Thursday is for Discipleship
How Did Jesus Make Disciples? I think we can see the outlines of the process in the pages of the gospels. The term I use to describe that process is “intentional withness.” There was a “with me” quality to Jesus’ interaction and training of the disciples. Jesus choose them, then spent no more than 3-4 years with them. During that time not once did he have a seminar on preaching, or prayer, or discipleship, or evangelism. Instead, his training and equipping of his disciples seemed to be heavy on the following elements:
- He lived with them. (Woke, ate, walked, rested, slept—everything.) The opportunity for long term impact in such a context is immense. Why are retreats, and camps, and mission trips so effective? Answer: When you are with people 24/7 all the junk or internal depth of your life comes out. Jesus’ boys saw the reality of his walk with God and the result was an intoxicating desire to follow him.
- He conversed with them. We see snippets of this in the gospels but couple your imagination with the Hebraic teaching that most likely was the backdrop of Jesus’ model, namely Deut. 6:4-9. If Jesus is following the model of Deuteronomy with his disciples—sitting in a house, when they walked along the way, when they lay down at night, when they rise in the morning and talking theology and kingdom—wow—they got one great theological education.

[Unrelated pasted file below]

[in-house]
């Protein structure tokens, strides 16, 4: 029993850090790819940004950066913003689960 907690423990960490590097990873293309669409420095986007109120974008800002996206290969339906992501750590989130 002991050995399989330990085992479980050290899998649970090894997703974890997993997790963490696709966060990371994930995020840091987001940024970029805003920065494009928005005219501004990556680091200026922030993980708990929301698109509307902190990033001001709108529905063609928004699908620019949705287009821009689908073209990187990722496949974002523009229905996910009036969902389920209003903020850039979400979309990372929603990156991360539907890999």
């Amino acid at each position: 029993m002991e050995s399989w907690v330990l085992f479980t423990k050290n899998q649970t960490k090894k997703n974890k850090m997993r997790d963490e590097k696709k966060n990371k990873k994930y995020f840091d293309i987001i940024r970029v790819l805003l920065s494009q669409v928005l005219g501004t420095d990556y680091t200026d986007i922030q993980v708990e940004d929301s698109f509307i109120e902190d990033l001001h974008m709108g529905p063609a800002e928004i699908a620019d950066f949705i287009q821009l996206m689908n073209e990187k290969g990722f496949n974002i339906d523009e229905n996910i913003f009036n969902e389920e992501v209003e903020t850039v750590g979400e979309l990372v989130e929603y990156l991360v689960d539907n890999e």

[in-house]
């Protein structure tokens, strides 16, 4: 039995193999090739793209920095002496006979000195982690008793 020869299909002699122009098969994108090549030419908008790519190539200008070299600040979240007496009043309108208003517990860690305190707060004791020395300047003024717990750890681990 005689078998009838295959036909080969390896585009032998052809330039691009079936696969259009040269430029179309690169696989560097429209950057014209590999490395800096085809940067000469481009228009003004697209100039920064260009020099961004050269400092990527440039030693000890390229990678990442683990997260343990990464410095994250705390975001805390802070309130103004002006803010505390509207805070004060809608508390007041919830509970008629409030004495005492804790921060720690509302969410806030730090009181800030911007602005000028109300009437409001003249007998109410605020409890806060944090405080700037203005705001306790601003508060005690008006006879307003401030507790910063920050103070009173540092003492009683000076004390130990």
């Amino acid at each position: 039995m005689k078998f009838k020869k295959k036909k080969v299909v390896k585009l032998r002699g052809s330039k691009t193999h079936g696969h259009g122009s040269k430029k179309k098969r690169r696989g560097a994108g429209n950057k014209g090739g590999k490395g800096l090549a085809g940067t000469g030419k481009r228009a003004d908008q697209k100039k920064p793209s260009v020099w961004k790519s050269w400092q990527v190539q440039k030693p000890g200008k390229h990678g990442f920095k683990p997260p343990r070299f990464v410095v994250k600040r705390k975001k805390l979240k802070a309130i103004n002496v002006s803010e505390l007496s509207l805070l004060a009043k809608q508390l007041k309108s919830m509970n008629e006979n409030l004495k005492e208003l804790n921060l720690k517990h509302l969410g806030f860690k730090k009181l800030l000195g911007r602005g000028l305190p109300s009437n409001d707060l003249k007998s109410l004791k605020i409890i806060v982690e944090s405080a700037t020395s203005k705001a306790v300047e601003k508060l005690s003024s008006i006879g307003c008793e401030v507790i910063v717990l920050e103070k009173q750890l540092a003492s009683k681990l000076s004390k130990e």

- He modeled for them. Jesus preached everywhere. He prayed all the time, sometimes all night. And everywhere he goes they are watching. I have learned a lot of things watching other people do stuff. They saw his tireless service and compassion. They heard how he confounded his questioners with questions, over and over again. There are things we can’t learn by watching, but there is a lot that we can. Consistent modeling is a neglected element in most of our Western education and discipling models.
- He gave them responsibility. First it was simple: get the people to sit, collect baskets of bread, collect baskets of fish, go get food, keep the common purse, but one day, seemingly out of the blue, he pairs up 72 of his followers and sends them out to do what they had seen him do. It is stunning in its abruptness but also in its wonderful effects! (Cf. Luke 10:1-20)
- He left them. He entrusted the ministry to them and sent the Holy Spirit to empower them. Men and women never really take full responsibility for delegated authority until the delegator leaves. He promised them the help of the Holy Spirit and then he left. The baton had to be passed and it was passed by Jesus leaving them and continuing his work of intercession at the Father’s side.
There is more that we could examine but that’s start. The more we can find ways to work these five principles into our disciple making philosophy and methods, the more like Jesus we will be and the more like Jesus they will become.
Question: How do we get more “with me” time with those who we are forming into Christlikeness?